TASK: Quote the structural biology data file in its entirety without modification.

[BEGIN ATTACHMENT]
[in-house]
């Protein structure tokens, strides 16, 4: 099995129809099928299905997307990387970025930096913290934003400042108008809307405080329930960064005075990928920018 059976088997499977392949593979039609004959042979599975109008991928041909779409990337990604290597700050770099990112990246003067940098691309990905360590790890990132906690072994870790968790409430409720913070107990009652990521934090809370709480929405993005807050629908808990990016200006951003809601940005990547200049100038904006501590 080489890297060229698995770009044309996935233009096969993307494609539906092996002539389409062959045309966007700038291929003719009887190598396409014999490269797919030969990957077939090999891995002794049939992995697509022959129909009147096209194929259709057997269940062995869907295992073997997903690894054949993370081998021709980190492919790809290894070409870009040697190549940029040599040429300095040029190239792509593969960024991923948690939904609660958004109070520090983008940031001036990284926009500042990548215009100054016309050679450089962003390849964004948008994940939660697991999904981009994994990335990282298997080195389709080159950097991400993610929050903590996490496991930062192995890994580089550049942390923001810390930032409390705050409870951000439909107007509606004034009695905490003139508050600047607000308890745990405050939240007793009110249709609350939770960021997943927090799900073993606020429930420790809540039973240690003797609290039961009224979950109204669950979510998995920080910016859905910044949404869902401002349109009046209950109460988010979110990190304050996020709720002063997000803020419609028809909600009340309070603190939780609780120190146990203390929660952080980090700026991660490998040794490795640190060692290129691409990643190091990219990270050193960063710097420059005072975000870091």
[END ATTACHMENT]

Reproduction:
[in-house]
């Protein structure tokens, strides 16, 4: 099995129809099928299905997307990387970025930096913290934003400042108008809307405080329930960064005075990928920018 059976088997499977392949593979039609004959042979599975109008991928041909779409990337990604290597700050770099990112990246003067940098691309990905360590790890990132906690072994870790968790409430409720913070107990009652990521934090809370709480929405993005807050629908808990990016200006951003809601940005990547200049100038904006501590 080489890297060229698995770009044309996935233009096969993307494609539906092996002539389409062959045309966007700038291929003719009887190598396409014999490269797919030969990957077939090999891995002794049939992995697509022959129909009147096209194929259709057997269940062995869907295992073997997903690894054949993370081998021709980190492919790809290894070409870009040697190549940029040599040429300095040029190239792509593969960024991923948690939904609660958004109070520090983008940031001036990284926009500042990548215009100054016309050679450089962003390849964004948008994940939660697991999904981009994994990335990282298997080195389709080159950097991400993610929050903590996490496991930062192995890994580089550049942390923001810390930032409390705050409870951000439909107007509606004034009695905490003139508050600047607000308890745990405050939240007793009110249709609350939770960021997943927090799900073993606020429930420790809540039973240690003797609290039961009224979950109204669950979510998995920080910016859905910044949404869902401002349109009046209950109460988010979110990190304050996020709720002063997000803020419609028809909600009340309070603190939780609780120190146990203390929660952080980090700026991660490998040794490795640190060692290129691409990643190091990219990270050193960063710097420059005072975000870091």